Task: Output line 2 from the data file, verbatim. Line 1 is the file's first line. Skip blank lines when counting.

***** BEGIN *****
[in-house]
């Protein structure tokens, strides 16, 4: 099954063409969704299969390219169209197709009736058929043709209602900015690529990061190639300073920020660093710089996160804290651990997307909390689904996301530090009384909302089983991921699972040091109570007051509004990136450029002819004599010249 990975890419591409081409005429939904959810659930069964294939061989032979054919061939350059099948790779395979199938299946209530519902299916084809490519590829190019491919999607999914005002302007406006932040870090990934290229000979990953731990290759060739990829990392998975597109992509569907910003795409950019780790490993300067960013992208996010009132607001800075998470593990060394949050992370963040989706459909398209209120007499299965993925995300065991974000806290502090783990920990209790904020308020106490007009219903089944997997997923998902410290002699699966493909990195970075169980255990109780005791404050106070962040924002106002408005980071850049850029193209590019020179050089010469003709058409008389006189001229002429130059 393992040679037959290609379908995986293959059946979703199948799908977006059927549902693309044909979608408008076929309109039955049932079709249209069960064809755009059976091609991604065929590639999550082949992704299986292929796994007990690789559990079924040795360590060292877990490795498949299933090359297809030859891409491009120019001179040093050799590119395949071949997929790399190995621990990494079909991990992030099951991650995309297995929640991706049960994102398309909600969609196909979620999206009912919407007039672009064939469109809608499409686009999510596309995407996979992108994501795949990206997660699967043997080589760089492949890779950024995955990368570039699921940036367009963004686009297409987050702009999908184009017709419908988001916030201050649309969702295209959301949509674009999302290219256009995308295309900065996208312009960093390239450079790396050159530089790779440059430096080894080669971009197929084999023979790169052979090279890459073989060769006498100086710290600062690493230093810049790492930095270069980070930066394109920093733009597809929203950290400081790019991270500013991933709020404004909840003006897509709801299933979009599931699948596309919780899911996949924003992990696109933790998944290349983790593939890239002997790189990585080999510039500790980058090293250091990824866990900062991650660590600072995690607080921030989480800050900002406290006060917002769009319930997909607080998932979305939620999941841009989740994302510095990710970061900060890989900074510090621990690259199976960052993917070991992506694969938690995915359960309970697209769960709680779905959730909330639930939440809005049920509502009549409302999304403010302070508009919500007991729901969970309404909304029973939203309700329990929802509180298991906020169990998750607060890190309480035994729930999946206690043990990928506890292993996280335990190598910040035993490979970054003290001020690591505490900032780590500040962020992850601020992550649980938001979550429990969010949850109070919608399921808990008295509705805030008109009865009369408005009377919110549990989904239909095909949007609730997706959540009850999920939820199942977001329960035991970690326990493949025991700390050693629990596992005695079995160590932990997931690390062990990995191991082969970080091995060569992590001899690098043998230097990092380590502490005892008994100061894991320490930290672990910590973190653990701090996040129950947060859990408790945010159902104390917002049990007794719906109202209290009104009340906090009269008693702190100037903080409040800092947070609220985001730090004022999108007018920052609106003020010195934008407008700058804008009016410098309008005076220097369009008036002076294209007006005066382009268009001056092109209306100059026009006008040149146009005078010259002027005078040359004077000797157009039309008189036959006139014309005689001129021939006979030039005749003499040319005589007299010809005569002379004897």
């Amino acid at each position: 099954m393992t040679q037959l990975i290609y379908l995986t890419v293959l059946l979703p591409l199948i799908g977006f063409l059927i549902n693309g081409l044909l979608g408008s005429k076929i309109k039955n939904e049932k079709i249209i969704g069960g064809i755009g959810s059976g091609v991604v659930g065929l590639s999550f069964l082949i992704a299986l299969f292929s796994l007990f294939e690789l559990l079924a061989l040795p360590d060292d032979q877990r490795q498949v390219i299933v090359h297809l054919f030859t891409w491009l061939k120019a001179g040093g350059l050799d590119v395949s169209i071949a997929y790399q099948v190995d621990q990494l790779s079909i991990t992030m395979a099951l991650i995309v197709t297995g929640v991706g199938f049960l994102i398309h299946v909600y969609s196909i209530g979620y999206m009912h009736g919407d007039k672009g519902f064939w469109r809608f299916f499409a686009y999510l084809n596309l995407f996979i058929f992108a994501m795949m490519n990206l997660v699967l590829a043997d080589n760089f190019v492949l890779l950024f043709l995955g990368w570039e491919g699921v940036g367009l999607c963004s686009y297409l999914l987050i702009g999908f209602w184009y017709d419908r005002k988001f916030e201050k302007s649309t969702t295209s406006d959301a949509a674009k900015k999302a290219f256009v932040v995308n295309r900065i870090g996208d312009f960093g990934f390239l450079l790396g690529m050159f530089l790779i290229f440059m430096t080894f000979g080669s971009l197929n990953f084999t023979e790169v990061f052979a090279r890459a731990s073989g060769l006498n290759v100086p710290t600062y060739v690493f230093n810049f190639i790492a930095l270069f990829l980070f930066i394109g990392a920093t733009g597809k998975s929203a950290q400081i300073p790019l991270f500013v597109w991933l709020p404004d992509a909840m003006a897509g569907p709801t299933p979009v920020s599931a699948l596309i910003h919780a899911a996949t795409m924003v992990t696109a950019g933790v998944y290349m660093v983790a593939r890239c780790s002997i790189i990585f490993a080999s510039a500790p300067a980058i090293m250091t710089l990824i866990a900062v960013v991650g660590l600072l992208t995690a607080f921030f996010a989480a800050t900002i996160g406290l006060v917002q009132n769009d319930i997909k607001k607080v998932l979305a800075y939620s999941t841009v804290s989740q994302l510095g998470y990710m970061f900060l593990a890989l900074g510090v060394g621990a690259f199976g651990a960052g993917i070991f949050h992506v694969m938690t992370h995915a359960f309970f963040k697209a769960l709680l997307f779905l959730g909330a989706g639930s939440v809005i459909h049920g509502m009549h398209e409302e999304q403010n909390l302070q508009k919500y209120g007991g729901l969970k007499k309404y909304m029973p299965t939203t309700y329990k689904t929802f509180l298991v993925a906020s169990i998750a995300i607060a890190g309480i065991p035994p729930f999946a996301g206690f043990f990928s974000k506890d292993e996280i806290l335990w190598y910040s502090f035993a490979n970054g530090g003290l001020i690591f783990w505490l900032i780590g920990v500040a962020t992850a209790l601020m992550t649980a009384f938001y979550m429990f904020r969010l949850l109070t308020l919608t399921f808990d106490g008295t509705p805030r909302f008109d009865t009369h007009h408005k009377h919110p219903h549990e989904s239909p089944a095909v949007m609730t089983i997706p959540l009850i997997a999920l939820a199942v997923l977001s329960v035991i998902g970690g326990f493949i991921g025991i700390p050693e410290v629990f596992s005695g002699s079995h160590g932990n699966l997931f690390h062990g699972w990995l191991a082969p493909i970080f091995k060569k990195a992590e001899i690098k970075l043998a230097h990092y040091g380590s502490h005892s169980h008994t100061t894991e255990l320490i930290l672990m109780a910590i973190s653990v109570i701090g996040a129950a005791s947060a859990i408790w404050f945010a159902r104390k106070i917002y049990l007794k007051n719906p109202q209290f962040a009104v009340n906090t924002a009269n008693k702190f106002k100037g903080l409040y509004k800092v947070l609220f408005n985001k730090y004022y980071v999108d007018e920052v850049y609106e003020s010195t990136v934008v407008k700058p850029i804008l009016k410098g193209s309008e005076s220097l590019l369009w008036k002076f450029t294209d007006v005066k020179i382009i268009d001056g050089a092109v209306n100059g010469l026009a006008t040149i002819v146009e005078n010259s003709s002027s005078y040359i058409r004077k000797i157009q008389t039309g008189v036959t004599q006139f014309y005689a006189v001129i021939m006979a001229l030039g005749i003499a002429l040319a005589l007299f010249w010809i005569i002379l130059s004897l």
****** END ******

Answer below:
């Protein structure tokens, strides 16, 4: 099954063409969704299969390219169209197709009736058929043709209602900015690529990061190639300073920020660093710089996160804290651990997307909390689904996301530090009384909302089983991921699972040091109570007051509004990136450029002819004599010249 990975890419591409081409005429939904959810659930069964294939061989032979054919061939350059099948790779395979199938299946209530519902299916084809490519590829190019491919999607999914005002302007406006932040870090990934290229000979990953731990290759060739990829990392998975597109992509569907910003795409950019780790490993300067960013992208996010009132607001800075998470593990060394949050992370963040989706459909398209209120007499299965993925995300065991974000806290502090783990920990209790904020308020106490007009219903089944997997997923998902410290002699699966493909990195970075169980255990109780005791404050106070962040924002106002408005980071850049850029193209590019020179050089010469003709058409008389006189001229002429130059 393992040679037959290609379908995986293959059946979703199948799908977006059927549902693309044909979608408008076929309109039955049932079709249209069960064809755009059976091609991604065929590639999550082949992704299986292929796994007990690789559990079924040795360590060292877990490795498949299933090359297809030859891409491009120019001179040093050799590119395949071949997929790399190995621990990494079909991990992030099951991650995309297995929640991706049960994102398309909600969609196909979620999206009912919407007039672009064939469109809608499409686009999510596309995407996979992108994501795949990206997660699967043997080589760089492949890779950024995955990368570039699921940036367009963004686009297409987050702009999908184009017709419908988001916030201050649309969702295209959301949509674009999302290219256009995308295309900065996208312009960093390239450079790396050159530089790779440059430096080894080669971009197929084999023979790169052979090279890459073989060769006498100086710290600062690493230093810049790492930095270069980070930066394109920093733009597809929203950290400081790019991270500013991933709020404004909840003006897509709801299933979009599931699948596309919780899911996949924003992990696109933790998944290349983790593939890239002997790189990585080999510039500790980058090293250091990824866990900062991650660590600072995690607080921030989480800050900002406290006060917002769009319930997909607080998932979305939620999941841009989740994302510095990710970061900060890989900074510090621990690259199976960052993917070991992506694969938690995915359960309970697209769960709680779905959730909330639930939440809005049920509502009549409302999304403010302070508009919500007991729901969970309404909304029973939203309700329990929802509180298991906020169990998750607060890190309480035994729930999946206690043990990928506890292993996280335990190598910040035993490979970054003290001020690591505490900032780590500040962020992850601020992550649980938001979550429990969010949850109070919608399921808990008295509705805030008109009865009369408005009377919110549990989904239909095909949007609730997706959540009850999920939820199942977001329960035991970690326990493949025991700390050693629990596992005695079995160590932990997931690390062990990995191991082969970080091995060569992590001899690098043998230097990092380590502490005892008994100061894991320490930290672990910590973190653990701090996040129950947060859990408790945010159902104390917002049990007794719906109202209290009104009340906090009269008693702190100037903080409040800092947070609220985001730090004022999108007018920052609106003020010195934008407008700058804008009016410098309008005076220097369009008036002076294209007006005066382009268009001056092109209306100059026009006008040149146009005078010259002027005078040359004077000797157009039309008189036959006139014309005689001129021939006979030039005749003499040319005589007299010809005569002379004897």